Chicken and Egg Questions
By Elisa Camahort
LAST NIGHT, I attended a lovely catered dinner party for 12 people. I was, no surprise, the only vegan, and the hosts went out of their way to make sure I was accommodated, from the hors d'oeuvres to the dessert. It was a wonderful meal.
One of the guests quizzed me about my veganism there at the table, right after everyone but me had been served their meat course. (This happens a lot, actually.) Mostly he wanted to know why no dairy, why no eggs—and even when I had gently explained about factory farming and the death and suffering associated with it, he wanted to know what I would do if I knew, knew, that the eggs or dairy came from a farm where that cruelty did not occur.
I countered that I didn't think most of us could really know, and further, that most of us did not have the luxury of access to such products, if they indeed existed. It was far simpler to avoid the choice. I also wouldn't deny that veganism is rarely purely a personal choice but rather a personal choice that purposely makes a political statement—about accessibility, environmentalism, health, animal cruelty, etc.
His final question was, what if you raised the chickens yourself—would you eat their eggs?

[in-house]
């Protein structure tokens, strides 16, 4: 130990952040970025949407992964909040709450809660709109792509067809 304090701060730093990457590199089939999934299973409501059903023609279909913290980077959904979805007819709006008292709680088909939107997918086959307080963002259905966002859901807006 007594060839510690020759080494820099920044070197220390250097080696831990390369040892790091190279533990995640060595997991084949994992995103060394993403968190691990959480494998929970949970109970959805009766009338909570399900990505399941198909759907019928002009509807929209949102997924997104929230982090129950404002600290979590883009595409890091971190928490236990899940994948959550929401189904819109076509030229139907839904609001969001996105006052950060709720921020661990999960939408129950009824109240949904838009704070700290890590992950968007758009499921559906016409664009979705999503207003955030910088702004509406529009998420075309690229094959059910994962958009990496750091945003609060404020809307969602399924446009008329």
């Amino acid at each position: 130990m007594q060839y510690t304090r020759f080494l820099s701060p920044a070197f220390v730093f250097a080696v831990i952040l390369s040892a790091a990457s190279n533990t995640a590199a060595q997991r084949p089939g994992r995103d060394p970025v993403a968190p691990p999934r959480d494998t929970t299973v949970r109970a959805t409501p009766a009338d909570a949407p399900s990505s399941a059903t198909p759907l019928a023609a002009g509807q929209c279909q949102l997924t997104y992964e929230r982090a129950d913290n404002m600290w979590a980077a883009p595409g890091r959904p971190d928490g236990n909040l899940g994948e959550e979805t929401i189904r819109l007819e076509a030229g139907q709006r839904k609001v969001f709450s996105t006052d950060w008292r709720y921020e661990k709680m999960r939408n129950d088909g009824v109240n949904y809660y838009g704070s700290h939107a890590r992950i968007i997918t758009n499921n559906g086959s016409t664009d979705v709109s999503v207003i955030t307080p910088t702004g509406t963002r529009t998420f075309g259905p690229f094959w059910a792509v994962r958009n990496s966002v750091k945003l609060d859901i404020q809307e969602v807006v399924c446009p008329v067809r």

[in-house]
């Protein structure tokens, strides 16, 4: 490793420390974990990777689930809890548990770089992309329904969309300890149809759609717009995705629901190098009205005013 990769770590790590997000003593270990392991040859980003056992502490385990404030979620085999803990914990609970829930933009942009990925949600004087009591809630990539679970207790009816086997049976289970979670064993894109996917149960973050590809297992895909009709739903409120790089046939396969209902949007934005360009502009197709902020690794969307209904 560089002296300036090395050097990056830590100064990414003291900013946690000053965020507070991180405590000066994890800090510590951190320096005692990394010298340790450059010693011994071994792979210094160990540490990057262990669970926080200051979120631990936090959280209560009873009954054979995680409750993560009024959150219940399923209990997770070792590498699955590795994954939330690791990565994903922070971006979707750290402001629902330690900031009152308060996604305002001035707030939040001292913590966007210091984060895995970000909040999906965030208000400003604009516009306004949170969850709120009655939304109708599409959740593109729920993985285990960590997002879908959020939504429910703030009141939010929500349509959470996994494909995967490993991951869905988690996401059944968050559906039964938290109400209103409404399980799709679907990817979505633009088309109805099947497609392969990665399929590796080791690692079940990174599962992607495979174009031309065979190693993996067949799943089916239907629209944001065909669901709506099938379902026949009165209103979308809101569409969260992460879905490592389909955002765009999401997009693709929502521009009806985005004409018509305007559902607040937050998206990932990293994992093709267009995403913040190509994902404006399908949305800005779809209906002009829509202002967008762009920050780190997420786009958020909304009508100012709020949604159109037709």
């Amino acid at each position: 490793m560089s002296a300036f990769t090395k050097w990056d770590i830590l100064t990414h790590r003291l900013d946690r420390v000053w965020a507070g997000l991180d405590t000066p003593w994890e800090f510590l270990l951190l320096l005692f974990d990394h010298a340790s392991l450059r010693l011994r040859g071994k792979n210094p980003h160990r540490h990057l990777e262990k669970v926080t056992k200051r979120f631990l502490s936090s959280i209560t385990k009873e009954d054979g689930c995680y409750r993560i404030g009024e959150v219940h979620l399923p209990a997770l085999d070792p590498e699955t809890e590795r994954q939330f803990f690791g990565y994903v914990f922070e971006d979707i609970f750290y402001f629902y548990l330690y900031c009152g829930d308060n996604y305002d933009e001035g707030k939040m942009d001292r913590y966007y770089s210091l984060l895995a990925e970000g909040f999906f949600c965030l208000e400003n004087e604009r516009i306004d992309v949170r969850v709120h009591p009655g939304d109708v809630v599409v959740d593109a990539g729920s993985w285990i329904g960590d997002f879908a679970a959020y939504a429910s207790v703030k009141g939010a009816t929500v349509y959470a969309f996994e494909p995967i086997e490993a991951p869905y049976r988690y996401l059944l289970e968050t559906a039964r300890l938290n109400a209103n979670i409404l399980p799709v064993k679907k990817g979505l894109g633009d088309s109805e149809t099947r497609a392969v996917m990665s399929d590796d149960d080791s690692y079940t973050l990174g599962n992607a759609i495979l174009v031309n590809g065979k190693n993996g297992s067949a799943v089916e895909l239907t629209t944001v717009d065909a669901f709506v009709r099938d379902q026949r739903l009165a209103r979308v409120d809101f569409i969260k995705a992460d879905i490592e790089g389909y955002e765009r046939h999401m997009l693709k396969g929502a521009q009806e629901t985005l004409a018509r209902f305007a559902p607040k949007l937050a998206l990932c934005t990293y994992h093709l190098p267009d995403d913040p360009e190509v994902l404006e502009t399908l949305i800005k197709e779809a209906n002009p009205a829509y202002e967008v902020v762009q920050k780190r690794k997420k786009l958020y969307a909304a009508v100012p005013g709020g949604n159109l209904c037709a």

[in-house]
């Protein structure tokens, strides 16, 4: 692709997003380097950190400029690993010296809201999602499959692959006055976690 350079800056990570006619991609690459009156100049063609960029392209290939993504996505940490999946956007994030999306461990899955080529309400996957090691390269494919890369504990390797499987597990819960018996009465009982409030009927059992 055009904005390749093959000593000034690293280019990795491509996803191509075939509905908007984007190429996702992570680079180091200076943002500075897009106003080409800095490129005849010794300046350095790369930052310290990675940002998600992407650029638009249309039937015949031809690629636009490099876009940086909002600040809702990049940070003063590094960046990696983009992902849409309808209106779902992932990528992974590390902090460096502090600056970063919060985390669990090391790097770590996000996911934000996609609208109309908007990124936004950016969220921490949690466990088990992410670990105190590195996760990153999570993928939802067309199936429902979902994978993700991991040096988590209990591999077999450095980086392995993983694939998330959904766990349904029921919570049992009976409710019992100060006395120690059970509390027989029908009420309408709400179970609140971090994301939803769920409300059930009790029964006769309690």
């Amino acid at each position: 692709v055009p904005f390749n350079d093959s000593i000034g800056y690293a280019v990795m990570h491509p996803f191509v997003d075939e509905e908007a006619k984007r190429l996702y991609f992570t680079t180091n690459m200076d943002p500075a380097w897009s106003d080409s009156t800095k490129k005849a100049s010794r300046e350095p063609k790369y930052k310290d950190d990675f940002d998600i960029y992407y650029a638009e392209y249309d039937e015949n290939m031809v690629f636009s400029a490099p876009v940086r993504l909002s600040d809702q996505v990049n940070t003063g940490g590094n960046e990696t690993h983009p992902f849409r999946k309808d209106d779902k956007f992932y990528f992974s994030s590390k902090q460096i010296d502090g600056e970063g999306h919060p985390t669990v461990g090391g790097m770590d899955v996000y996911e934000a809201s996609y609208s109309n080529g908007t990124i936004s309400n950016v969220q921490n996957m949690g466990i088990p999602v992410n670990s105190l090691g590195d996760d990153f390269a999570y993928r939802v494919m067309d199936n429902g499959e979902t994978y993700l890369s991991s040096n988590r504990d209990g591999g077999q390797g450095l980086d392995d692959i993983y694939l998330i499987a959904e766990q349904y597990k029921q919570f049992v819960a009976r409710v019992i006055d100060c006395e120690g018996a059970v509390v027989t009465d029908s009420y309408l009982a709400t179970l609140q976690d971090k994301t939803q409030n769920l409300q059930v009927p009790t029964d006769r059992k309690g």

My initial response was that if I raised the chickens and treated them as well as I have treated the cats and other pets that have been in my life, and if they laid eggs, because that's just what chickens do, then maybe, yes, I would.
Of course, then I started parsing out the whole fertilized vs. unfertilized thing, and thinking about how morbid it would be to raise and love pets and then eat their potential babies. And then I realized that I didn't really know much about chickens and eggs, and I started wondering if a chicken laying an unfertilized egg was like a woman having her period. It kind of went downhill from there—if it can go downhill from there. (And no, I didn't bring up that last point at a lovely catered dinner party, in case you were wondering exactly how uncouth I can be.)
I think I am going to be like a White House press secretary and beg off dealing with hypotheticals. Bottom line: In this life, under these circumstances, being vegan checks all the ethical boxes I want to check. No detective work required.
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